Fraying Coalition Prompts Netanyahu and Partners to Form Mediation Team

With seams of government fraying, PM and partners agree to mediate disputes.

Jonathan Lis
Jonathan Lis
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Hatnuah party's leader, Justice Minister Tzipi Livni, and Prime Minister Benjamin Netanyahu in 2013.
Hatnuah party's leader, Justice Minister Tzipi Livni, and Prime Minister Benjamin Netanyahu in 2013.Credit: Olivier Fitoussi
Jonathan Lis
Jonathan Lis

Prime Minister Benjamin Netanyahu and the heads of the other coalition parties agreed Wednesday to appoint mediators to map out disputes among the factions and develop a way to solve them. The decision was made at a meeting between Netanyahu and the ministers head his four coalition partners – Yair Lapid (Yesh Atid), Tzipi Livni (Hatnuah), Naftali Bennett (Habayit Hayehudi) and Avigdor Lieberman (Yisrael Beiteinu) – following a week of growing political tension among them.

“We have to see what the issues on the agenda are and how it’s possible to conduct ourselves and live together in this government,” the prime minister told them.

Most ministers said they do not plan to quit the government and want to preserve the coalition’s stability, according to a source familiar with the discussions at the meeting.

At the weekly cabinet meeting earlier in the day, Netanyahu stressed that “the last thing we need now is elections. The State of Israel needs a stable, strong and responsible government, and I urge all my colleagues in the coalition to work together, to continue to work together, for the benefit of the State of Israel and its citizens.”

Two recent incidents had called the coalition’s stability into question. First, Netanyahu decided to kill a conversion reform that was Hatnuah’s flagship initiative. Second, he began working energetically to move up his Likud party’s leadership primary – which, according to the party’s bylaws, is supposed to take place no earlier than six months before the general election.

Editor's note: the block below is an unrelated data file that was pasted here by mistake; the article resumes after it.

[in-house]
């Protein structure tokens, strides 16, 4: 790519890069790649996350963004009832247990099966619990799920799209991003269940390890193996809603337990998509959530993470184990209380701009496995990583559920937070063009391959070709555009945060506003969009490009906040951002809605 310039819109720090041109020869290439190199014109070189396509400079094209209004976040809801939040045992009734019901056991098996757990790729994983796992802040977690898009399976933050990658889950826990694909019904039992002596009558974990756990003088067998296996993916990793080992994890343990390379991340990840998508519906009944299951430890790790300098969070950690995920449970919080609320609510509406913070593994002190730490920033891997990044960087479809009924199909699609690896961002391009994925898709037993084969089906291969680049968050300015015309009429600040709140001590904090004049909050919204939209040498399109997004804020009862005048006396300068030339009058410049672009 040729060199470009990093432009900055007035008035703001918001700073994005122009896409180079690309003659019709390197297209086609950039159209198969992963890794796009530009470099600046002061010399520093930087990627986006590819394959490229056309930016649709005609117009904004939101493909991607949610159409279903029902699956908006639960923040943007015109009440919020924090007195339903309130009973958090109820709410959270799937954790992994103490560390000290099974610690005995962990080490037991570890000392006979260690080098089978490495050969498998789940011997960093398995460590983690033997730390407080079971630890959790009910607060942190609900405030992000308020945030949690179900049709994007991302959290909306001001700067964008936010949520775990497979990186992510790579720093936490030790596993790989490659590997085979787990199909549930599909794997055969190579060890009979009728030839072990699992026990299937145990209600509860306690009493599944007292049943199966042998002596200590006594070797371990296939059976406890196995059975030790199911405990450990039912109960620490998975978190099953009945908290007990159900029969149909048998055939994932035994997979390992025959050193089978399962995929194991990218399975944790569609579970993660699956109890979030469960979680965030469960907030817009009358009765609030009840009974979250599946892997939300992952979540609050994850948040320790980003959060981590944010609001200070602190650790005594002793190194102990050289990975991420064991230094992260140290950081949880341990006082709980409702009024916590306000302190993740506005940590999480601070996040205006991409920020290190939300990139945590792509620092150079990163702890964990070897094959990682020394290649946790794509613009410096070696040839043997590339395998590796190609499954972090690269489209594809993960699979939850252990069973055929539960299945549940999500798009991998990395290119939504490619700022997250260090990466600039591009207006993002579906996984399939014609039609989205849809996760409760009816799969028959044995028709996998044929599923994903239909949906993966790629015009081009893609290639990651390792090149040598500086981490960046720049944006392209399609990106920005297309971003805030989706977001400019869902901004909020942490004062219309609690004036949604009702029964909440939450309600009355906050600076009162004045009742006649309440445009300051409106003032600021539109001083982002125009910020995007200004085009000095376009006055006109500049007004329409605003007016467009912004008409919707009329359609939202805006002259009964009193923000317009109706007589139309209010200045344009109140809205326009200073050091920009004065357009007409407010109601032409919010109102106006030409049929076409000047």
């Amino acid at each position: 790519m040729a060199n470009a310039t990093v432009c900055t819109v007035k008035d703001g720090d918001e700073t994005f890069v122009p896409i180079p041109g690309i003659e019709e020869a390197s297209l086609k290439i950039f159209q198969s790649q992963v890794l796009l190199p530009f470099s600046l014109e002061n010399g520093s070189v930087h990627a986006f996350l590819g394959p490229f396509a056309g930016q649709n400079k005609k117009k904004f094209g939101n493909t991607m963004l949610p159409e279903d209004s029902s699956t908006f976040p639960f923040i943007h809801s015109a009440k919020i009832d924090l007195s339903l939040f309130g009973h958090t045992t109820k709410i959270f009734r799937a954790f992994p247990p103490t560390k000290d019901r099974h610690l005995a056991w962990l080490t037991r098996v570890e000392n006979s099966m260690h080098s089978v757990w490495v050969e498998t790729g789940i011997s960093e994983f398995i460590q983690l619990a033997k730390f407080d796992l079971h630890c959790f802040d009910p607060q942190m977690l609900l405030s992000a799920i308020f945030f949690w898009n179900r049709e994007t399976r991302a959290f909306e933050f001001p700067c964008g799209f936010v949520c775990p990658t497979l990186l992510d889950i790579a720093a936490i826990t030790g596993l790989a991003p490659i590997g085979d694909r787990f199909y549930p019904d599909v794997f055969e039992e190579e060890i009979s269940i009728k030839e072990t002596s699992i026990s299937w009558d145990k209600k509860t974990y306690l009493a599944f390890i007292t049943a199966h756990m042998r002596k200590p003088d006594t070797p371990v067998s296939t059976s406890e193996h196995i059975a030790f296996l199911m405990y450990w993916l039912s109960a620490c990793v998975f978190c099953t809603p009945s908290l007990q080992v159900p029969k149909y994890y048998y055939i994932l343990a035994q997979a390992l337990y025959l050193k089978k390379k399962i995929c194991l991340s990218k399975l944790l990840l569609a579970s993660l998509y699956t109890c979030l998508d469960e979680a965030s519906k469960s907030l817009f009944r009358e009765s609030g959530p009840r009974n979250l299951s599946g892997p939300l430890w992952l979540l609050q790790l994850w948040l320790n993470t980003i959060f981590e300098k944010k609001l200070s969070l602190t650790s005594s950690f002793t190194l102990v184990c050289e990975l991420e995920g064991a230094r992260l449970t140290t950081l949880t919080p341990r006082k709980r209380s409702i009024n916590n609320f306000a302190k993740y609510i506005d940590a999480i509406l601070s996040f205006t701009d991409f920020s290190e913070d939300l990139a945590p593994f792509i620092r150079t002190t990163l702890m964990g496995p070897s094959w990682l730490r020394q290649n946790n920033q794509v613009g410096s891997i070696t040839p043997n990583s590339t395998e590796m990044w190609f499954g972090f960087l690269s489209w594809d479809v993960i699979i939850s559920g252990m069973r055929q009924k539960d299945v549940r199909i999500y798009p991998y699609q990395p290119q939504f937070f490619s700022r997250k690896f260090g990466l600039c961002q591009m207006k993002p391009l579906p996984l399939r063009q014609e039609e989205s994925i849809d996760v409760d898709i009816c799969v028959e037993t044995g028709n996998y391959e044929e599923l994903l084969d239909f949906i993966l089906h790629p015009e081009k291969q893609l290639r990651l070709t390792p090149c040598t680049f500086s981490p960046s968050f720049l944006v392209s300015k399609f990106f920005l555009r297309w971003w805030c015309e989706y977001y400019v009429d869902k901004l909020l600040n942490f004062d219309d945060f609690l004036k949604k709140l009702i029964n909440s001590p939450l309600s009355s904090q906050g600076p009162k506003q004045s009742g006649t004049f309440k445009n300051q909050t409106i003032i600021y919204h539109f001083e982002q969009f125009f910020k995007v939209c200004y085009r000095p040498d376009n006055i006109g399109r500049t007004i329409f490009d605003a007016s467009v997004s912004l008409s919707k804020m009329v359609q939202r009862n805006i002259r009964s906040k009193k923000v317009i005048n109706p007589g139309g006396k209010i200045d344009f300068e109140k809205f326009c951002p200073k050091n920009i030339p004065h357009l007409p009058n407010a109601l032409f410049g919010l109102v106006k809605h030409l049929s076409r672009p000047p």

Moreover, in various meetings over the past few days, Netanyahu has repeatedly said he didn’t think the coalition would survive for many months longer. But Likud officials said they had trouble figuring out whether he meant it, or whether this was just a tactic to try to persuade the party’s central committee to move up the leadership primary.

It’s not yet clear how Wednesday’s agreement to set up a mediation forum will affect Livni’s decision to try to pass the conversion reform anyway, but as a law rather than a cabinet decision as originally planned. Livni, Lieberman and Lapid all support the proposed reform, which had already passed its first Knesset reading when the government decided a few months ago to implement it via a cabinet decision rather than a law, and Lieberman has promised to help get the bill through the Knesset Constitution, Law and Justice Committee, which is chaired by a member of his party.

The reform is also supported by the opposition Labor and Meretz parties, which, together with the three coalition parties, might provide enough votes to pass it. But Housing Minister Uri Ariel, who heads the Tekuma faction of Habayit Hayehudi, has threatened that his faction will quit the coalition if the bill passes.

Livni and Lapid are also joining forces in an effort to get negotiations with the Palestinians back on track. But a Yesh Atid source said this “new alliance” is actually nothing new and “shouldn’t be taken too seriously.” On this issue, he said, “what was is what will be.”

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